Power Factor Training is a close cousin to Static Contraction Training, having been designed along the side of it. The main difference between Power Factor Training and Static Contraction Training is that in Power Factor Training you actually perform repetitions doing what are known as "strong range partials". As a result, you also work with slightly lower weights than you do with Static Contraction Training, typically between 25 t0 100% of the weight you usually work out with.

The repetition movements are performed as a partial rep in approximately the last 2 to 4 inches of the range of motion for the muscle you are exercising. So, by way of example, that would be the 2 to 4 inches before your arms lock out for a bench press, an overhead press, or leg press etc.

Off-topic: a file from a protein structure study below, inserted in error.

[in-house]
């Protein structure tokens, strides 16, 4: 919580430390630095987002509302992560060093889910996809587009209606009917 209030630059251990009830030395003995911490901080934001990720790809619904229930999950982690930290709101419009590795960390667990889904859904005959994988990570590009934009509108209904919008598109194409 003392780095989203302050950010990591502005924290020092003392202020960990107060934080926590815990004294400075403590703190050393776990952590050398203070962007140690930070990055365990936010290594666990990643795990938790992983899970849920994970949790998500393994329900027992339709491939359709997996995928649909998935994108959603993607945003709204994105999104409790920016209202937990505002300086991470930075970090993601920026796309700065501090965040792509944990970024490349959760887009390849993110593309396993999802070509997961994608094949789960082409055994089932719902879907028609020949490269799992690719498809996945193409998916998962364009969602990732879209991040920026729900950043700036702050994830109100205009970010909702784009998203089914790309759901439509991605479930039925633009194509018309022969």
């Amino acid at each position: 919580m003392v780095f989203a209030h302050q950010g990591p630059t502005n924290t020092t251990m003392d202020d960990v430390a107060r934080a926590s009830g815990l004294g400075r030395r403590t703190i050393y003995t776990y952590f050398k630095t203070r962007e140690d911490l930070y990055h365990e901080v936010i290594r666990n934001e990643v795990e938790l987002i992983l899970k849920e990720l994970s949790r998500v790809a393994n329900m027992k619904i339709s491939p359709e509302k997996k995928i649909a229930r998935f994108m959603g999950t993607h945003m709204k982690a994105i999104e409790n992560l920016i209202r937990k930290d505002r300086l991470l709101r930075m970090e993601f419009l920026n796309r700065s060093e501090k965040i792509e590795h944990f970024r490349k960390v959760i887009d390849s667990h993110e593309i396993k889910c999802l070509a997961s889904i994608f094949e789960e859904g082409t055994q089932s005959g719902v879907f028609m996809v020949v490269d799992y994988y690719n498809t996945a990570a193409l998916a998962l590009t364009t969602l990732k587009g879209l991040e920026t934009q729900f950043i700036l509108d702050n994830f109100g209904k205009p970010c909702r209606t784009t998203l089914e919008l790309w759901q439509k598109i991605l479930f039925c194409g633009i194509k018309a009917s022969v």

Just like the Static Contraction Training workout, you perform 5 exercises per session and alternate between a "Workout A" and "Workout B" routine. The number of sets you perform varies with your level of experience. Beginners perform one set of each exercise, while intermediate trainees perform 1-3 sets. Advanced training can complete as many as 3 to 5 sets.

Mondays: Workout Routine A

  • 1) Shoulders
  • 2) Trapezius
  • 3) Triceps
  • 4) Biceps
  • 5) Abdominals

Thursdays: Workout Routine B

  • 1) Lower Back
  • 2) Chest
  • 3) Upper Back
  • 4) Legs
  • 5) Calves

As with Static Contraction Training, it is essential to track your progress, recording your weights religiously. When done correctly, you will be able to stimulate more muscle growth in substantially less time than with traditional strength training methods.